Particularly impressive were the rescue efforts of the Italian military in the occupied zones of Croatia, Greece, and southern France. The army with the cooperation of some high-ranking members of the diplomatic corps went to great lengths to circumvent orders by the Germans to hand over the Jews of these countries. In this way the Italian Army saved some 25,000 Jews in the three occupied zones. The courage of these men in challenging Hitler and Mussolini sharply distinguishes them from those who "only obeyed orders."

Side by side with these collective efforts to rescue Jews stand the deeds of individual Gentiles who overcame fear and hid Jews in the face of possible imprisonment or even death. In Bulgaria, an unwilling ally of Germany, Dimeter Peshev, the president of the parliament had the moral courage to oppose his colleagues who were prepared to ac- cede to German demands to deport Bulgaria's Jews, thus saving most of them.

In Poland, where anti-Semitism was deeply rooted, Jean Kowalyk, a seamstress, built a false wall in her house where she and her family hid several people, feeding them and caring for their sanitary needs. She held on to them despite periodic German surveillance of the house until liberation.

In Hungary, seventeen year old MaIka Csizmadia from the small town of Sátoraljaújhely, the site of a labor camp holding Some 300 Jewish men, performed her own rescue mission. What began on a small scale, sneaking out letters for the inmates, grew to a large operation involving her entire family. When Malka learned that the inmates Were due to be taken to a concentration camp, the family arranged to smuggle twenty-five men, one at a time, to a nearby farm where they Were eventually liberated by the Russians.

In Germany itself, a handful of civilians defied the Fuhrer and saved their fellow citizens. Helen Jacobs hid Jews, created counterfeit ID's and raised money to buy food stamps on the black market. In 1943, the Gestapo tracked down her Operation and she was sentenced to two-and-a half years in prison. The best-known of the rescuers today is Oskar Schindler, who successfully saved over 1,000 Polish Jews from almost certain death. Since 1962, over 9,000 people have been honored at Yad Vashem, the Holocaust Memorial in Israel, with bronze medals bearing an inscription from the Talmud. It reads, "Whoever saves a single life is as one who has saved an entire world." There are many more rescuers whose Courageous deeds have been recorded and still others who will never be recognized for their humanitarian deeds. These are people like the Hungarian workers at Csepel who surreptitiously shared their rations with us, and the young policeman at the agricultural school who quietly secured for me identification papers that helped me to remain in hiding.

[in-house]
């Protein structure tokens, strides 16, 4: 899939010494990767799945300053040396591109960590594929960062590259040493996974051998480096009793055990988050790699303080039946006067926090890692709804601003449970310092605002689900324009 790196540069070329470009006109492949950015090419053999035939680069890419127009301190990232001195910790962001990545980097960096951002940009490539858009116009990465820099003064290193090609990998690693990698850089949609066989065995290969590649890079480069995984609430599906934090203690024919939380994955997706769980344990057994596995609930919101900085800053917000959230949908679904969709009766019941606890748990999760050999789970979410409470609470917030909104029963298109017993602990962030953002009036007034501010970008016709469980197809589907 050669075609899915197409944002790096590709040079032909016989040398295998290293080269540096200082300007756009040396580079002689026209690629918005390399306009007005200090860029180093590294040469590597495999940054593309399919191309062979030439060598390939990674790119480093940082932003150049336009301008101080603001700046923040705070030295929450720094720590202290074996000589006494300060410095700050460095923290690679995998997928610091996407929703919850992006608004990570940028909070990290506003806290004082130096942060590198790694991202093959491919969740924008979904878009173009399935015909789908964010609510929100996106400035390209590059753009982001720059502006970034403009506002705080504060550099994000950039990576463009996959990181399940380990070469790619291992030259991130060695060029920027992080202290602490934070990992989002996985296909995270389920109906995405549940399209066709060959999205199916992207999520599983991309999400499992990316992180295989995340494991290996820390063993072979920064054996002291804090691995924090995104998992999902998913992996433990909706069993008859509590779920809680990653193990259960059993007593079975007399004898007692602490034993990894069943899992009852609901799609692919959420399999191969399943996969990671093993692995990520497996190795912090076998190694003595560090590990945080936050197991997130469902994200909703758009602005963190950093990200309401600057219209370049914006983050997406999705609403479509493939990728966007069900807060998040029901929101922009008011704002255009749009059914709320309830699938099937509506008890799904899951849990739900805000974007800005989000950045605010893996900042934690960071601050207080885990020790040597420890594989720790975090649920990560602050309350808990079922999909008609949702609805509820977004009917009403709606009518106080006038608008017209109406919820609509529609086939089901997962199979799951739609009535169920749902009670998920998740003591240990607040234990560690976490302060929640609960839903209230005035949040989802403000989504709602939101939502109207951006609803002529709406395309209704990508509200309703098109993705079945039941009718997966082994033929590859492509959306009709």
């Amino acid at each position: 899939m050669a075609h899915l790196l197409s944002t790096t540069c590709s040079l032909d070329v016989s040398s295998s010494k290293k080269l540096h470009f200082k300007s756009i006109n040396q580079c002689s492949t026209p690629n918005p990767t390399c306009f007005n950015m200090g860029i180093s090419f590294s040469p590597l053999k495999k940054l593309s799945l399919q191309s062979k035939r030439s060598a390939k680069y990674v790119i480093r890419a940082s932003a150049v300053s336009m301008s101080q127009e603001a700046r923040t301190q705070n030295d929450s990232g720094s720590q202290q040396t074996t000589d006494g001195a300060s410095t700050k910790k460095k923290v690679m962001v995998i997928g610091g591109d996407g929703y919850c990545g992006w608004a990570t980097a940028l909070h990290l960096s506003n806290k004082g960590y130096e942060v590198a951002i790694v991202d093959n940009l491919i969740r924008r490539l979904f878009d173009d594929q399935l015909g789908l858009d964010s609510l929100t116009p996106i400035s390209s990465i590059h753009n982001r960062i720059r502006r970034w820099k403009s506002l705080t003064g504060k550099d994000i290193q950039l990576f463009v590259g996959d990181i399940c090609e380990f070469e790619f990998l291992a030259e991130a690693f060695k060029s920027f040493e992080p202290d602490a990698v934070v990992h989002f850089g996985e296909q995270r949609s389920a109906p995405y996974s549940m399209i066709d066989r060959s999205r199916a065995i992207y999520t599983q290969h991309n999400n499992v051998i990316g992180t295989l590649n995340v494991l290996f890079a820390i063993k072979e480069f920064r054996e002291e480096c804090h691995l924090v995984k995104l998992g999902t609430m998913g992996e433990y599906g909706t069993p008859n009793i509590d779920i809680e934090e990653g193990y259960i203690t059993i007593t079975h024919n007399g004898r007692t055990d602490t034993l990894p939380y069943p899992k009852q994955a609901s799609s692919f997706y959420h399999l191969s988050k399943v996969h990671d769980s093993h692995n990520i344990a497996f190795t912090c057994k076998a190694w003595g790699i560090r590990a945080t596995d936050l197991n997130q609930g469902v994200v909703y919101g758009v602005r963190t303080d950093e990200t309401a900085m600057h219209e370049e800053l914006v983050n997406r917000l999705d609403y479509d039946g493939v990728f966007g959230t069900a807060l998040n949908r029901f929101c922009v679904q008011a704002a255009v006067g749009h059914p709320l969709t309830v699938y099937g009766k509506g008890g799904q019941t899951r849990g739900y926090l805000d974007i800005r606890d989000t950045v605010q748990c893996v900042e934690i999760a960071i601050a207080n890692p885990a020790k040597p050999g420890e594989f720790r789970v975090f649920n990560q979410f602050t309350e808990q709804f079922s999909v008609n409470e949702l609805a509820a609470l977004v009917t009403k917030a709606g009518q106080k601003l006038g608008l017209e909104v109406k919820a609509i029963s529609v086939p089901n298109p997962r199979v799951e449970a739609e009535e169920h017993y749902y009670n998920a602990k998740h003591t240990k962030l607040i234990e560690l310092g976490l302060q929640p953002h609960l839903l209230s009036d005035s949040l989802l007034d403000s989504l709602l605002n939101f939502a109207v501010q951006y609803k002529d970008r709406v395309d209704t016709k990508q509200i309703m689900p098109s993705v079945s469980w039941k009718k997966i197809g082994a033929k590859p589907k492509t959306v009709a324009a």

It is perhaps because of such brave souls that we Want to accept Anne Frank's view of mankind. As she expresses it in the play, The Diary of Anne Frank, "I think the world may be going through a phase... It'll pass, maybe not for hundreds of years, but Some day... I still believe, in spite of everything, that people are really good at heart." I join Anne Frank in her childlike credo because her words help me to cape with my occasional despair and give me some hope for a better world.

Not just Jews, but civilized men and women everywhere should honor those who offered their humanity at a time when inhumanity reigned everywhere in Nazi Europe. They leave us a legacy of moral courage, a noble alternative to brutality that must be passed on to future generations.

Used with permission. To purchase Journey to the Golden Door, please contact Jay Sommer at 11 Lakeside Drive, New Rochelle, New York 10801. Telephone number (914) 235-0624.